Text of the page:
The ATO has a vision – and it could mean less red tape for small business owners

The ATO has a vision – and it could mean less red tape for small business owners

The ATO has a vision (no, not a dream – this is closer to reality than you might think) of significant improvements in the way in which taxpayers and businesses deal with their tax obligations.

The intention is to make the whole process of dealing with tax obligations and the ATO more efficient.  

It’s not pipedream stuff, and its aim is totally admirable. What the ATO has in mind is not that far away, so SMEs should take heed.

ATO second commissioner Geoff Leeper says the ATO has a vision that by 2020:

  • there will be a whole-of-government account, which will provide businesses with a complete view of their taxation relationship with the ATO;
  • businesses will use software to keep their records [no doubt many already do this, but the ATO is keen that this is expanded];
  • the software will automatically provide the interaction needed between the ATO and those businesses and/or their advisors for tax and government programs (e.g. social security, etc) compliance;
  • using a standard chart of accounts, developed in consultation with industry, businesses will be able to keep records, deal with their bank and meet their tax obligations;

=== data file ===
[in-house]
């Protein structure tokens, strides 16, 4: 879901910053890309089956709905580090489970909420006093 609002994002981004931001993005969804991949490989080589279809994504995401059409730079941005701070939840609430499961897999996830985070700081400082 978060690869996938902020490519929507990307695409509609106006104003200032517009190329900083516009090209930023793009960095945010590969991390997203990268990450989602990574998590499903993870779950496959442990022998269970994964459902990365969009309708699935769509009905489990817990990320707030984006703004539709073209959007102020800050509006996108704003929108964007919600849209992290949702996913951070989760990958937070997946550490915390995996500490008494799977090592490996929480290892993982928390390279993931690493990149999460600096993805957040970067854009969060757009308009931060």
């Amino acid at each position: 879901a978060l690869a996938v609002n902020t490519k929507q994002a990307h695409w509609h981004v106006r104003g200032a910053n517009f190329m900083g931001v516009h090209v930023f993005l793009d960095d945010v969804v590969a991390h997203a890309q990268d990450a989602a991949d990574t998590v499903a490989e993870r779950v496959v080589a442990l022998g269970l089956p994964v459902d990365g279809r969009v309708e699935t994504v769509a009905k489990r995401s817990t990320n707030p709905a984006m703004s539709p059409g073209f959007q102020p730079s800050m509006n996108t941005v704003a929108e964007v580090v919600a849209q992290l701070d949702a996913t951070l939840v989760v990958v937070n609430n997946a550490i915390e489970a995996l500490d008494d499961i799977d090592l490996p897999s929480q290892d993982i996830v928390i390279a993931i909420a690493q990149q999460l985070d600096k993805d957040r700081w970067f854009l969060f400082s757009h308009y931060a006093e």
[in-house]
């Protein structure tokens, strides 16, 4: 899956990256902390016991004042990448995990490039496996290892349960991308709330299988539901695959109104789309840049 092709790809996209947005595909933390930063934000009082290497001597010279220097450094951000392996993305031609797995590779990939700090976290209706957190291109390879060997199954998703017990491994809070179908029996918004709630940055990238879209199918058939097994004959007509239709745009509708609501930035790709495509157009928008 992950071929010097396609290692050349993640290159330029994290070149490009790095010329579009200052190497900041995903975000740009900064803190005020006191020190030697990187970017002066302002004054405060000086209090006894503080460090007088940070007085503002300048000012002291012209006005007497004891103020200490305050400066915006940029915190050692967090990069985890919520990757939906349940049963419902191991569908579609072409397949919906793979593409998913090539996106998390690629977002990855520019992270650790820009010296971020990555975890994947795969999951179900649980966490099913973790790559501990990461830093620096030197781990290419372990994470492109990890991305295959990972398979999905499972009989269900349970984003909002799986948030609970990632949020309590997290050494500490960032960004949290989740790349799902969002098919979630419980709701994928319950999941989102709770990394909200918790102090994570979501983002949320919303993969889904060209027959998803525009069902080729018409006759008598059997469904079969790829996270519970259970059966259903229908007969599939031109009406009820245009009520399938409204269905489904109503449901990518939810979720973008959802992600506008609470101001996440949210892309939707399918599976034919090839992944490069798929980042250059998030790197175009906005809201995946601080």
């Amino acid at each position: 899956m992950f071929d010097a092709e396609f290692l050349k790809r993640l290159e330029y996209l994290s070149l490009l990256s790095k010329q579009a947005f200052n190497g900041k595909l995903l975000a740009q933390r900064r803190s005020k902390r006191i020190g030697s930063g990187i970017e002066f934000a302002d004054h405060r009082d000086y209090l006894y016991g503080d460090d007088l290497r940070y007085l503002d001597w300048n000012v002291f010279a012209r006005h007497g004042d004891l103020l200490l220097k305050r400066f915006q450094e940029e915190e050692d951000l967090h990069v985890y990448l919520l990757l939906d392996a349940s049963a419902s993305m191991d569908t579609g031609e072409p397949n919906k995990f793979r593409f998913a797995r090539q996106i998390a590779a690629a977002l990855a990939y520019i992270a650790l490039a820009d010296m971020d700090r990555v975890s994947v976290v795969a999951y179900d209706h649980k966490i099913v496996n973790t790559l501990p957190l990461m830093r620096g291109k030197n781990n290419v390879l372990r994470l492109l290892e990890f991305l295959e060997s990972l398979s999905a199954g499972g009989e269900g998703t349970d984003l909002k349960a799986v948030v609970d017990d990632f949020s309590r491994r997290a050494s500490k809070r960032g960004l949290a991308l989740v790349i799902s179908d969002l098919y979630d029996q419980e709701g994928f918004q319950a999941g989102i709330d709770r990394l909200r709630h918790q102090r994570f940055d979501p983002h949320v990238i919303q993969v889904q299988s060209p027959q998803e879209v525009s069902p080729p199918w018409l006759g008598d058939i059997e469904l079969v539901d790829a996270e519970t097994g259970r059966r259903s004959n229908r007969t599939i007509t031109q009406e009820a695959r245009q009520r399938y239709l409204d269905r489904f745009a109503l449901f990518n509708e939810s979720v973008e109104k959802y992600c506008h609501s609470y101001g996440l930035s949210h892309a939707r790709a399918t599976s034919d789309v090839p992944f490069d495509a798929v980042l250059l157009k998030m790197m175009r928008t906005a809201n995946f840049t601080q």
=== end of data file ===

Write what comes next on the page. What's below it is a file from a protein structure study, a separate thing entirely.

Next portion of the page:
• the use of standard business software will enable the seamless provision of the data to the ATO; and
  • the ATO will use the standard chart of accounts to determine a business’s tax obligations.

In the not too distant future, the ATO is thinking about other changes including:

  • Tailoring an individual tax return to the individual’s specific circumstances – e.g. if you are 30 years of age, why does the current electronic tax form ask you to complete the label relating to the Seniors Tax Offset? The current tax form is a one-size-fits-all approach which is inefficient. The ability to tailor the form to an individual’s specific circumstances could save time and make compliance easier.
  • Using so-called natural systems – how can the ATO use the systems that entities use for their own business purposes to generate the information needed for tax purposes? For example, payroll data, where the use of standard business reporting software can reduce the compliance burden for business without compromising the quality and accuracy of information required by state and commonwealth governments.
  • Reducing (or even eliminating) the burden for compliant individuals with simple tax affairs by generating “push” tax returns – Leeper said the ATO has substantial amounts of information about taxpayers and for those with simple returns, it estimates that on current policy settings, the ATO could initially offer a “push” tax return for as many as 1.4 million people, and in fact is aiming to do so from 2014.

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